When I lived in Hong Kong I often passed by a residential apartment complex commonly known as the " monster building ".  " Interior of the Yick Cheong Building November 2016 " by  Nick-D  is licensed under  CC BY-SA 4.0 . _____

Living in Taiwan: Seven Reasons Why It's Good to Be Here

Chinese New Year can be a pretty boring time for a foreigner. All of my friends were celebrating with their families, and since I have no family here, nor have I a girlfriend whose family I could join, I had nothing special to do. Shops and cafes were closed - apart from big chains like McDonald's or Starbucks, which were overcrowded anyway. So I had a lot of time to think. On Saturday evening I went out to buy my dinner. While I was walking around, I heard the voices of the people inside their homes, the sounds of their New Year celebrations. Then I suddenly asked myself: "What on earth are you doing here? Why are you still in Taiwan?"  Before I came to Taiwan, some Taiwanese friends of mine had recommended me their country, highly prasing it and going so far as to say that Taiwan is a "paradise for foreigners" (bear in mind that when I say foreigners I mean 'Westerners').  "It's easy for foreigners to find a job," t

Is China's MINISO Copying Japan's MUJI, UNIQLO and Daiso?

Over the past few years Japanese retailers such as UNIQLO and MUJI have conquered foreign markets, opening shops in cities such as Paris, Berlin or New York and becoming household names in several countries. But the success of their business model seems to have inspired people with dubious intentions. As the website Daliulian recently showed, a new chain called MINISO, which claims to be a Japanese company selling ‘100% Japanese products’, seems to be nothing more than a knock-off of UNIQLO, MUJI and Daiso, copying their logos, names and even the layout of their stores. The company’s webpage proudly announces – in terrible English – that “ MINISO is a fast fashion designer brand of Japan. Headquartered in Tokyo Japan, Japanese young designer Miyake Jyunya is founder as well as the chief designer of MINISO, a pioneer in global 'Fashion & Casual Superior Products' field. ” According to the company’s homepage, MINISO advocates the philosophy of a simple,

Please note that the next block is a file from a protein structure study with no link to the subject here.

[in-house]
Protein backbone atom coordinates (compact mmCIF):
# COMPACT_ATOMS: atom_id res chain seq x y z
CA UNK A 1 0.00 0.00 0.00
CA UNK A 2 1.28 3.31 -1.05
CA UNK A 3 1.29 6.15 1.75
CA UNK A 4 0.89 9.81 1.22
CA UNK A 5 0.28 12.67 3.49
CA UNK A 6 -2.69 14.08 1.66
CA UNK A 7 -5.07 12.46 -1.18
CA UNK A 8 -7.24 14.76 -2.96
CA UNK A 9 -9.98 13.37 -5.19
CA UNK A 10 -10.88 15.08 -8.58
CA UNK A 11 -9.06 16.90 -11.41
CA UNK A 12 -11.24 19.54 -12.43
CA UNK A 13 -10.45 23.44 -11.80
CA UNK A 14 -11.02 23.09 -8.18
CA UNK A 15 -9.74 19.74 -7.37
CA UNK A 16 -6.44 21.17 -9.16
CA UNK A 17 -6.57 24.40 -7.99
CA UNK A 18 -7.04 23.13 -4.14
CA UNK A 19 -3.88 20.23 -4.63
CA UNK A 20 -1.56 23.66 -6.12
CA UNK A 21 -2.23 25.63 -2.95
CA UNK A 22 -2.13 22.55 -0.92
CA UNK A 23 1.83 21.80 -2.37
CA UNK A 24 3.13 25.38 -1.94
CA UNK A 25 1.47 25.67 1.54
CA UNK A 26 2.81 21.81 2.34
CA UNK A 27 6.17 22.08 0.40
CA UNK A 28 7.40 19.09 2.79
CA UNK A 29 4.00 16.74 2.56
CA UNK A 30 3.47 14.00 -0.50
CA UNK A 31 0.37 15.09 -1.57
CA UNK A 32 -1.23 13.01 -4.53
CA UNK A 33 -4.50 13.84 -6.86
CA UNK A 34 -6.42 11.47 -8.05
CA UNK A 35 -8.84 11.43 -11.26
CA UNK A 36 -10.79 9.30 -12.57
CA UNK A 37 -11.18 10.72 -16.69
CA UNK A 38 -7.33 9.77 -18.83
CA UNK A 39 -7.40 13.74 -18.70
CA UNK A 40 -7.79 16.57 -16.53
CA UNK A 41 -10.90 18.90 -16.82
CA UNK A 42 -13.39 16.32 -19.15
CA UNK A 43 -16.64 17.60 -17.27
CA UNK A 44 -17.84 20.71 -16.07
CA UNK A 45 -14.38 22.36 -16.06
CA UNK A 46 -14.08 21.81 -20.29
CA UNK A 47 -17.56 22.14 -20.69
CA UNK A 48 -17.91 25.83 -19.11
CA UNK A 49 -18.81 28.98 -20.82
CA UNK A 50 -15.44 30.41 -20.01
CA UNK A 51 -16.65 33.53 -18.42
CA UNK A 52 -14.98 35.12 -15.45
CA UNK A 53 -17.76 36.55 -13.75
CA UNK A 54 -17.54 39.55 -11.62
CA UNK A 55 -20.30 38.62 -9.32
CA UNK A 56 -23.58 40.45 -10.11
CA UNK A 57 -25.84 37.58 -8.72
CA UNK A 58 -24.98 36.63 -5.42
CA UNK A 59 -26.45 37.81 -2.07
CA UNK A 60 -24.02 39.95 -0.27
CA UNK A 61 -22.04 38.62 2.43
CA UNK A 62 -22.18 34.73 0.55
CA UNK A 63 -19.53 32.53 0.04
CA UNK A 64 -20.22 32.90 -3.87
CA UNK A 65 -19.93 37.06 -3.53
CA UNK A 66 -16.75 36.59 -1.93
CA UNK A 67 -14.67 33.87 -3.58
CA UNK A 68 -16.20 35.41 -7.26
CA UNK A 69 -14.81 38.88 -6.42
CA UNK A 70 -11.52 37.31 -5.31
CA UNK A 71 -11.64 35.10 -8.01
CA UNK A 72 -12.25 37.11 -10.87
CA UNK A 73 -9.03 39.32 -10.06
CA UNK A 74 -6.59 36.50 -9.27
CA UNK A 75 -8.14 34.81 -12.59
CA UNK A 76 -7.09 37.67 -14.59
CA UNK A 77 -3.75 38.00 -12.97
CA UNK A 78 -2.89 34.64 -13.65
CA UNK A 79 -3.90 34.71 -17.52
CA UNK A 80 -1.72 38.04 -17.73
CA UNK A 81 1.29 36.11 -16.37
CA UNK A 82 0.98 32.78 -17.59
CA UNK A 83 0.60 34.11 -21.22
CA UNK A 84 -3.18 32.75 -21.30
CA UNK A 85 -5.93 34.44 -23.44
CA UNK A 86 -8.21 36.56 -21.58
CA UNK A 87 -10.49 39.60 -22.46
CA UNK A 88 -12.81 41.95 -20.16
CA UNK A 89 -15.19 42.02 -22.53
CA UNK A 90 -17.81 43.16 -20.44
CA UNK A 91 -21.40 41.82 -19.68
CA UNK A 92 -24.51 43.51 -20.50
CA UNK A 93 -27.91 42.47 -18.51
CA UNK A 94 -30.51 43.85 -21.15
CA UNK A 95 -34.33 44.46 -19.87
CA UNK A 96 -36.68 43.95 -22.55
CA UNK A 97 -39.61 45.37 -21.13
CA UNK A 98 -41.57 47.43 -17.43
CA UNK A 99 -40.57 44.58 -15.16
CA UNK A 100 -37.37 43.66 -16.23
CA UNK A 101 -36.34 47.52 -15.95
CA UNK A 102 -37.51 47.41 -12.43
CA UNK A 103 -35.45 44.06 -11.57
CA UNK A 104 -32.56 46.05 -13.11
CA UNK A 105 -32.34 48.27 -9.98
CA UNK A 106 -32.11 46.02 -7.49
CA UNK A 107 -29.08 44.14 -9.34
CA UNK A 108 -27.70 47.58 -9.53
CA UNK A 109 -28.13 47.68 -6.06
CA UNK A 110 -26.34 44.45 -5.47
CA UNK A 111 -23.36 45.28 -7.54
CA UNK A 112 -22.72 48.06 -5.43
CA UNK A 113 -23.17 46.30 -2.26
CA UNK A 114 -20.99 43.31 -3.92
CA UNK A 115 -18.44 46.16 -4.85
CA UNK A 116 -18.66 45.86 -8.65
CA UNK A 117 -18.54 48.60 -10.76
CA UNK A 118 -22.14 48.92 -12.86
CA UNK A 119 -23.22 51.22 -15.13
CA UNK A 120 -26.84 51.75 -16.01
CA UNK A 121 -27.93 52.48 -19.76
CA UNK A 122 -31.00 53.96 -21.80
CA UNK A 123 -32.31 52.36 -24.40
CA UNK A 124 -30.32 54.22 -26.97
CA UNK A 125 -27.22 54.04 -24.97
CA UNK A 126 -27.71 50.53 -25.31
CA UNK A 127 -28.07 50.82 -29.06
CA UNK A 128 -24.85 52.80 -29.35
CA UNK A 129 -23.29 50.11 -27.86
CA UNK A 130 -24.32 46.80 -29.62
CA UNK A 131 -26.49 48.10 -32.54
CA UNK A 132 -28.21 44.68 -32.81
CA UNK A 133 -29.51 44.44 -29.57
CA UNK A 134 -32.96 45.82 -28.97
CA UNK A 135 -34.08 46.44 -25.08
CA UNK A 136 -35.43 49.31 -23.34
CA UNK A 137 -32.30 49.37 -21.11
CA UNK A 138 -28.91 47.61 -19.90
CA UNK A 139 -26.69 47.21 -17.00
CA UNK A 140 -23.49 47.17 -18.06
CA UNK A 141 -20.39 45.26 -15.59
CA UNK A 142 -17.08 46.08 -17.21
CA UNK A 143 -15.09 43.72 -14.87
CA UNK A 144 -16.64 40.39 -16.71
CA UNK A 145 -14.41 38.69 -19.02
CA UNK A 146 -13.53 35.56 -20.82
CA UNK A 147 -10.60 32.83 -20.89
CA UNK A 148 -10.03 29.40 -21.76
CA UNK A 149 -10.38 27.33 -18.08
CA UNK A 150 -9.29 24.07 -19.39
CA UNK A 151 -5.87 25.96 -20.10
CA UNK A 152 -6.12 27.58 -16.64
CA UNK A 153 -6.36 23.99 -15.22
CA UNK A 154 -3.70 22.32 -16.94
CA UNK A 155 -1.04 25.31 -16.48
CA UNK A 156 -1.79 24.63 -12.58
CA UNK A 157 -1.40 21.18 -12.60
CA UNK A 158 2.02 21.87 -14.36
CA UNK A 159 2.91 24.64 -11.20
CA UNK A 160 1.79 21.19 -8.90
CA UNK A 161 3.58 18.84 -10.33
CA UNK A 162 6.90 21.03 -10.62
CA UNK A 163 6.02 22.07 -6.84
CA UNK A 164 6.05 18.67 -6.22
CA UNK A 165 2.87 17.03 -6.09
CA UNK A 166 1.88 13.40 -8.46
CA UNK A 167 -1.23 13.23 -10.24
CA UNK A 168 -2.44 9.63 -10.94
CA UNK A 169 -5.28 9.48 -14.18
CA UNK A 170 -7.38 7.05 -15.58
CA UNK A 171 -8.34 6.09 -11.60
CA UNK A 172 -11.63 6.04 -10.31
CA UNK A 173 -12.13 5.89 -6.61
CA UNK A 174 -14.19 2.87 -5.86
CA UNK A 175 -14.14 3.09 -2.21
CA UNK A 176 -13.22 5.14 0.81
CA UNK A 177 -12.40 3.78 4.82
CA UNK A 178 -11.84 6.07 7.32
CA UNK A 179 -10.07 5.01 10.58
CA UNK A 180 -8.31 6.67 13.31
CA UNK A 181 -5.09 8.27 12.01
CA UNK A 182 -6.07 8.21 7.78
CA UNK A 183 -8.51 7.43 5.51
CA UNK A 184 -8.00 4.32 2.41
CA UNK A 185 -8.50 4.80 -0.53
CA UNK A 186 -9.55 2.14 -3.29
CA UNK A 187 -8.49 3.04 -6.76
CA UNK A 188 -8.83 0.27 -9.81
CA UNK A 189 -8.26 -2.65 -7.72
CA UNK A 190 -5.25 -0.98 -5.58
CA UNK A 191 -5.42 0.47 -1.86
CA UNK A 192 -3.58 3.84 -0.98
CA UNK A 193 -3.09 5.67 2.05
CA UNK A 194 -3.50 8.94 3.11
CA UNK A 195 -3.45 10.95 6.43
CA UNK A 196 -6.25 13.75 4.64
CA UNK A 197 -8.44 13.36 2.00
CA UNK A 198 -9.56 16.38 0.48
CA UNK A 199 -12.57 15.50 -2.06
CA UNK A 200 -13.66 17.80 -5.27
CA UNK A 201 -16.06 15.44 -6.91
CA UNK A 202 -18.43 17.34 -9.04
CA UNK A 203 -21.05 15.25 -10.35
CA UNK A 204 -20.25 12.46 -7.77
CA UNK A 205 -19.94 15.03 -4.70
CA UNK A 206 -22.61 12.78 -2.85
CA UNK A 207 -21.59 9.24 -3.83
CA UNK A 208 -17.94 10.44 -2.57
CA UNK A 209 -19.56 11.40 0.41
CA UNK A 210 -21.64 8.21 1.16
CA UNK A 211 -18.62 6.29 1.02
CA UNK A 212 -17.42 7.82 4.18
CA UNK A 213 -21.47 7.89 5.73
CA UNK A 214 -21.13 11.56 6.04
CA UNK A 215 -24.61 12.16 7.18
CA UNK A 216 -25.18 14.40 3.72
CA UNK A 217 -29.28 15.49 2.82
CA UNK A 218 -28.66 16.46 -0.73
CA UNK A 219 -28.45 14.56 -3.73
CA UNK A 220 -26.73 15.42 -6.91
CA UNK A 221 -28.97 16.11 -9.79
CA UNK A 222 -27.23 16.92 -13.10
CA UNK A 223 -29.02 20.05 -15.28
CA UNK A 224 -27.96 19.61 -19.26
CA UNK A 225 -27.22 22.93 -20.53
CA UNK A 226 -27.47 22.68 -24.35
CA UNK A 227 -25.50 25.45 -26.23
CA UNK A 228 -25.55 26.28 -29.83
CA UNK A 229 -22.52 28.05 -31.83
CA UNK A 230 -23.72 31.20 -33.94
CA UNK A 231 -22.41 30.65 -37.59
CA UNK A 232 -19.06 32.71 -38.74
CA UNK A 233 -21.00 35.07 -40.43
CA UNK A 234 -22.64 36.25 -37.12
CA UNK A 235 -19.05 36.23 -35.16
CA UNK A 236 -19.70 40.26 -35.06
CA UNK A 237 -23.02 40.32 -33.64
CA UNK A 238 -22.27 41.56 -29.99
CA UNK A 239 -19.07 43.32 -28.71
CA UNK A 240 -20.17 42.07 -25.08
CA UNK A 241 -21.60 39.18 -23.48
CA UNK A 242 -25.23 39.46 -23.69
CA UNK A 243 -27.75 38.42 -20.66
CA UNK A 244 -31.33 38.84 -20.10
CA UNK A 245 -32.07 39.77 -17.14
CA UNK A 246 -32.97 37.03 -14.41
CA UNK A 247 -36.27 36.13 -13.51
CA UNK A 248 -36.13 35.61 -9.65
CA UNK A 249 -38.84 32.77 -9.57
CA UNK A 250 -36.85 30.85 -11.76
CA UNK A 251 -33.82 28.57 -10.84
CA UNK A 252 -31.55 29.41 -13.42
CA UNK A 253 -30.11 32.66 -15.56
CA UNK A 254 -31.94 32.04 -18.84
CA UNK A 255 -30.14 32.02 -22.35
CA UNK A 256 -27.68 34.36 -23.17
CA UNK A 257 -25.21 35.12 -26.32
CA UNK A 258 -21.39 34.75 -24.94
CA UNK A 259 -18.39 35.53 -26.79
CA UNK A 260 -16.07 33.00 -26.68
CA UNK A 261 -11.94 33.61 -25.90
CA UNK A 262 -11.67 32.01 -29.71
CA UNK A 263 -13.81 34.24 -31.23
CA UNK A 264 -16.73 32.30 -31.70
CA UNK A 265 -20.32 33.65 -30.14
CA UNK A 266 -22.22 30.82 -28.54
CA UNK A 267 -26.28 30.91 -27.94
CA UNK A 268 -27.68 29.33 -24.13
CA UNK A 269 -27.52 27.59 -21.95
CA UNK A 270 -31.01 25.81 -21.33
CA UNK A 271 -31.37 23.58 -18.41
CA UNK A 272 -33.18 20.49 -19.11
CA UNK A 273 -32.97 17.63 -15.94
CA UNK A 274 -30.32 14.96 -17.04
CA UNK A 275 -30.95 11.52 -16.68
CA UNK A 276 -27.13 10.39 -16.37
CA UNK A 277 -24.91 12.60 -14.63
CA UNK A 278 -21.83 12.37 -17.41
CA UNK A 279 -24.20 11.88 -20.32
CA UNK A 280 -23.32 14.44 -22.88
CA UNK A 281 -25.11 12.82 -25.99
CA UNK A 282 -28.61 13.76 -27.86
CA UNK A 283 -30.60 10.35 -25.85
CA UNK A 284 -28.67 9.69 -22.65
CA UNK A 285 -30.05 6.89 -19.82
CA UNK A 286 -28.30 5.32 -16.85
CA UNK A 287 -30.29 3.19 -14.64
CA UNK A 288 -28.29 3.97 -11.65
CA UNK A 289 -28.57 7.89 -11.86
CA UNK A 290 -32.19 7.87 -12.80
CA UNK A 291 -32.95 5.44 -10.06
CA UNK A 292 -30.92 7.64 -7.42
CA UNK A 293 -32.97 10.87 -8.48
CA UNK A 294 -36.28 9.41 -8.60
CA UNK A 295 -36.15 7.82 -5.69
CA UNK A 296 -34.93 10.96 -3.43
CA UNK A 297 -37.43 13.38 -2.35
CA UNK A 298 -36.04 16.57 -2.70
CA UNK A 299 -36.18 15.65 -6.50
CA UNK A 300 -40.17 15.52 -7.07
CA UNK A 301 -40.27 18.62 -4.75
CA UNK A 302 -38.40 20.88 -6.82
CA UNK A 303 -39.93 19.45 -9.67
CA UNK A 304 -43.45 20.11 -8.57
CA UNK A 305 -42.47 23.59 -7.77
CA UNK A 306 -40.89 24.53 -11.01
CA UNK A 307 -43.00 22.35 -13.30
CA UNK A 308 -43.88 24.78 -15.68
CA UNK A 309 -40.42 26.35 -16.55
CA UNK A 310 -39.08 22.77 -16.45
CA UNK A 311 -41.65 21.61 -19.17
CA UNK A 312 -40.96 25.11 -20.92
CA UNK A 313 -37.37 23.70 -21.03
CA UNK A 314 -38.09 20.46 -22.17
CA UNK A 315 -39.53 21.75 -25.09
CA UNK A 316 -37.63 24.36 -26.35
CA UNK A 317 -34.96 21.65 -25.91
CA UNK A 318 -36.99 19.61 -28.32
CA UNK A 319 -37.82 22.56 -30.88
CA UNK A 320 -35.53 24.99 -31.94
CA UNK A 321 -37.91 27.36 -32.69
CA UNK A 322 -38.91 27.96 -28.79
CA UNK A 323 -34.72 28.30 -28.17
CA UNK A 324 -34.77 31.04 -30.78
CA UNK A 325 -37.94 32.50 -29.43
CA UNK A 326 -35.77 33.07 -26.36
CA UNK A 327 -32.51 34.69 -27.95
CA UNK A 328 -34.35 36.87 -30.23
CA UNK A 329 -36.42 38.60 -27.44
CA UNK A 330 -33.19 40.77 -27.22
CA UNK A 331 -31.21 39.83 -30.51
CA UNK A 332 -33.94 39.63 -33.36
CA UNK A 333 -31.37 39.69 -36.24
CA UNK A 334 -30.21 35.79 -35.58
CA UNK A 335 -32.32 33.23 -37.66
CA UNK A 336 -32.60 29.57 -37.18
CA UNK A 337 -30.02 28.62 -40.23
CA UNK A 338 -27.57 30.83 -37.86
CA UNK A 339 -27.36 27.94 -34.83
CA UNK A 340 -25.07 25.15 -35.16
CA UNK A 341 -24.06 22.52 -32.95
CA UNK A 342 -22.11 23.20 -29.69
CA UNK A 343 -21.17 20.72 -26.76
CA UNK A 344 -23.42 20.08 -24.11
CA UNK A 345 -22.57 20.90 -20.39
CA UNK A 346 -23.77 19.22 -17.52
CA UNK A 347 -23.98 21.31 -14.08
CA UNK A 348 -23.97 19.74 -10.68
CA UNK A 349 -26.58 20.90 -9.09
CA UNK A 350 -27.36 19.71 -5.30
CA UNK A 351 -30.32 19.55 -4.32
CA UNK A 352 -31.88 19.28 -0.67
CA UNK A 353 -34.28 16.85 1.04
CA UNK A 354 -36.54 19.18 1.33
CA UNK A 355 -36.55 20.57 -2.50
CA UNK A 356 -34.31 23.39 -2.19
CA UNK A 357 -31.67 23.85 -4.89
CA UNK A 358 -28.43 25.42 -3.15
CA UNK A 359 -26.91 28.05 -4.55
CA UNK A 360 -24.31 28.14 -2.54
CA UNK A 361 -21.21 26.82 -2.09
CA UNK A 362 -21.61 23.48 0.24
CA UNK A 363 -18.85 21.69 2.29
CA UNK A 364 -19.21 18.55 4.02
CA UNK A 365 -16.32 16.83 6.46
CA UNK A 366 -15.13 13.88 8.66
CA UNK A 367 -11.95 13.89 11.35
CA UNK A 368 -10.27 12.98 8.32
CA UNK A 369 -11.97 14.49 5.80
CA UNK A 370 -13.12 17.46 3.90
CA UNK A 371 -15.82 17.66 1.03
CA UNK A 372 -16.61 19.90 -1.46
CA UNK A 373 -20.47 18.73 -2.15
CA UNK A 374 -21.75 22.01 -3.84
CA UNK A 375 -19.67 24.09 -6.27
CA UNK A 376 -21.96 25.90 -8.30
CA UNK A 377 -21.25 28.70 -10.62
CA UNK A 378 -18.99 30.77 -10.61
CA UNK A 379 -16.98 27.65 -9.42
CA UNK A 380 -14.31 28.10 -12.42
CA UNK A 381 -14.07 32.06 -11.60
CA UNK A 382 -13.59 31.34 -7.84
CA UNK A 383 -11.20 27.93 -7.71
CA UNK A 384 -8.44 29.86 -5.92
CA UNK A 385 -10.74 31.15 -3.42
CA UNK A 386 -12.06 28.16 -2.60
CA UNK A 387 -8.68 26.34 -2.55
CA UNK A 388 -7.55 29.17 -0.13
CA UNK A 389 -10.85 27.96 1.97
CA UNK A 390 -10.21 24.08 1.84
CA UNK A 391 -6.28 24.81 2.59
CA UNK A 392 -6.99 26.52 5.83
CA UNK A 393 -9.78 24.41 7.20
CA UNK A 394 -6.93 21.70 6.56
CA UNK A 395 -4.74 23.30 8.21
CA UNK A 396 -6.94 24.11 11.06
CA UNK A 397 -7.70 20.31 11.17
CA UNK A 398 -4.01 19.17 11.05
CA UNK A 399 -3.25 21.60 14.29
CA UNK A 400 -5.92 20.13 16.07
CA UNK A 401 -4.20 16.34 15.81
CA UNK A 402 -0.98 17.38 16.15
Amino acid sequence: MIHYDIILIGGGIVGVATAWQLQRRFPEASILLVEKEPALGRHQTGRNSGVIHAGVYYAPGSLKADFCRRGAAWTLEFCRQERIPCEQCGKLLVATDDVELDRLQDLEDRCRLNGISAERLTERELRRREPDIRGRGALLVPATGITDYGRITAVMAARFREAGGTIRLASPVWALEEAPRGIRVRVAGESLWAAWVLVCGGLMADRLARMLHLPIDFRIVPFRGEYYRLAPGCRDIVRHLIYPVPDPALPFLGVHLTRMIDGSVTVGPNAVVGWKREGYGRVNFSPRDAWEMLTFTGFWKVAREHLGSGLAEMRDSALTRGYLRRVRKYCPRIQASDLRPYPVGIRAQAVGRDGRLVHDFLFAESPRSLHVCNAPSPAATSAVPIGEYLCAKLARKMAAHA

Macau: Gambling, Corruption, Prostitution, and Fake Worlds

As I mentioned in my previous post , Macau has different faces and identities: there is the old Macau, full of colonial buildings and in which the pace of life seems to resemble a relaxed Mediterranean town rather than a bustling, hectic Chinese city, such as Hong Kong or Shanghai. On the other hand, there is the Macau of gambling, of gigantic hotel and casino resorts, and of prostitution. These two Macaus seem to be spatially separated from each other, with an intact colonial city centre and nice outskirts with small alleys on the one side, and bombastic, modern buildings on the other.  The Galaxy - one of the huge casino and hotel resorts The Importance of Gambling for Macau's Economy Dubbed the 'Monte Carlo of the East', Macau has often been portrayed as the gambling capital of China. Media reporting on Macau tend present pictures of the city's glistening, apparently luxurious skyline. But a visit in Macau suffices to realize that it is fa

Trip to Tainan

Tainan Train Station Last weekend I made a one day trip to the Southern Taiwanese city of Tainan (Chinese: 臺南, pinyin: Táinán), the former capital and one of the most important centres of culture, history and architecture of the island. This blog post is also intended as a special thank to Grace, a Taiwanese friend who was so kind to show me around, and very patient, too. Since Tainan doesn't have an extensive public transport net, Grace picked me up at the train station with her motorcycle, a vehicle that, along with cars, is regarded by locals as indispensable for living comfortably in Tainan. To my great embarrassment, though, I had to admit that I cannot ride a motorcycle. That's why we had to take busses to move around. It was the first time she ever took a bus in Tainan. And now I know why: busses come more or less every half an hour, and service stops early in the evening. No wonder Tainanese snob public transport. Grace had no idea about the routes and about whe